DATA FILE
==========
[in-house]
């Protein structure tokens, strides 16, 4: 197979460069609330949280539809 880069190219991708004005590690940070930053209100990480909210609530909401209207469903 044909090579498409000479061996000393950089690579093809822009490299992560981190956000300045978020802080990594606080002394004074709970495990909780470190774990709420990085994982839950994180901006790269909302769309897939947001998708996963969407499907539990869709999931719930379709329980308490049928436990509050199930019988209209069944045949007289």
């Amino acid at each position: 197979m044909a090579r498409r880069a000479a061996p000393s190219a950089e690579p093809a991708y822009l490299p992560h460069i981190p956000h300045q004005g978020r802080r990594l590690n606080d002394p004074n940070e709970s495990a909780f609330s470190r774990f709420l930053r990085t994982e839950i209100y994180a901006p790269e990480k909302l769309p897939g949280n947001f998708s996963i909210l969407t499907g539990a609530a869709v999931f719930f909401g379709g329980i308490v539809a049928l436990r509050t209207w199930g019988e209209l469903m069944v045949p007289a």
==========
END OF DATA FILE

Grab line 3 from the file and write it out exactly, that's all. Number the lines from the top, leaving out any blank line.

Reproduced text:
């Amino acid at each position: 197979m044909a090579r498409r880069a000479a061996p000393s190219a950089e690579p093809a991708y822009l490299p992560h460069i981190p956000h300045q004005g978020r802080r990594l590690n606080d002394p004074n940070e709970s495990a909780f609330s470190r774990f709420l930053r990085t994982e839950i209100y994180a901006p790269e990480k909302l769309p897939g949280n947001f998708s996963i909210l969407t499907g539990a609530a869709v999931f719930f909401g379709g329980i308490v539809a049928l436990r509050t209207w199930g019988e209209l469903m069944v045949p007289a």